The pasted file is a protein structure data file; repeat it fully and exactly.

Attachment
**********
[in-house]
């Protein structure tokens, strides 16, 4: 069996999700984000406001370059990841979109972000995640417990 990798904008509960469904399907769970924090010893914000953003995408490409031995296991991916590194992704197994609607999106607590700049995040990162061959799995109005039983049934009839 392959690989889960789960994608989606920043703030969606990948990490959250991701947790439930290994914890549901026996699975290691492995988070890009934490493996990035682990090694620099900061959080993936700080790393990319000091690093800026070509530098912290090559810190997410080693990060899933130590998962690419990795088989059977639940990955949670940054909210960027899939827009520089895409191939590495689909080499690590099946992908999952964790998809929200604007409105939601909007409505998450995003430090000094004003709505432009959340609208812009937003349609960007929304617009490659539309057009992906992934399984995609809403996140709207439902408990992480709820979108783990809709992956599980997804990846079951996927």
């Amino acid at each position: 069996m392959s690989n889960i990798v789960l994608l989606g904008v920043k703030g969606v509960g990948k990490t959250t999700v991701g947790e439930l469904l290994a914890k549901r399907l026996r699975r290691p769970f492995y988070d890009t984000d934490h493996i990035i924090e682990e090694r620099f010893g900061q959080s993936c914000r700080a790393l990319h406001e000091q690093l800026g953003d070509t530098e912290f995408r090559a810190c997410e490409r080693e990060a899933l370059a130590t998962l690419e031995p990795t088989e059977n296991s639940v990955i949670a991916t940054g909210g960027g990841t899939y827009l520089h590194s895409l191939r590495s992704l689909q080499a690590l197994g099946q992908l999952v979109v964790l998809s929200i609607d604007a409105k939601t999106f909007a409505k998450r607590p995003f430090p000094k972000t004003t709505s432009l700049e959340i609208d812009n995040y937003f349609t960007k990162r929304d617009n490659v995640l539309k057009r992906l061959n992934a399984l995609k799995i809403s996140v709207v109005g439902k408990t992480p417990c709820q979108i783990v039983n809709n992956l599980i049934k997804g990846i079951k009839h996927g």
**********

[in-house]
């Protein structure tokens, strides 16, 4: 069996999700984000406001370059990841979109972000995640417990 990798904008509960469904399907769970924090010893914000953003995408490409031995296991991916590194992704197994609607999106607590700049995040990162061959799995109005039983049934009839 392959690989889960789960994608989606920043703030969606990948990490959250991701947790439930290994914890549901026996699975290691492995988070890009934490493996990035682990090694620099900061959080993936700080790393990319000091690093800026070509530098912290090559810190997410080693990060899933130590998962690419990795088989059977639940990955949670940054909210960027899939827009520089895409191939590495689909080499690590099946992908999952964790998809929200604007409105939601909007409505998450995003430090000094004003709505432009959340609208812009937003349609960007929304617009490659539309057009992906992934399984995609809403996140709207439902408990992480709820979108783990809709992956599980997804990846079951996927």
């Amino acid at each position: 069996m392959s690989n889960i990798v789960l994608l989606g904008v920043k703030g969606v509960g990948k990490t959250t999700v991701g947790e439930l469904l290994a914890k549901r399907l026996r699975r290691p769970f492995y988070d890009t984000d934490h493996i990035i924090e682990e090694r620099f010893g900061q959080s993936c914000r700080a790393l990319h406001e000091q690093l800026g953003d070509t530098e912290f995408r090559a810190c997410e490409r080693e990060a899933l370059a130590t998962l690419e031995p990795t088989e059977n296991s639940v990955i949670a991916t940054g909210g960027g990841t899939y827009l520089h590194s895409l191939r590495s992704l689909q080499a690590l197994g099946q992908l999952v979109v964790l998809s929200i609607d604007a409105k939601t999106f909007a409505k998450r607590p995003f430090p000094k972000t004003t709505s432009l700049e959340i609208d812009n995040y937003f349609t960007k990162r929304d617009n490659v995640l539309k057009r992906l061959n992934a399984l995609k799995i809403s996140v709207v109005g439902k408990t992480p417990c709820q979108i783990v039983n809709n992956l599980i049934k997804g990846i079951k009839h996927g």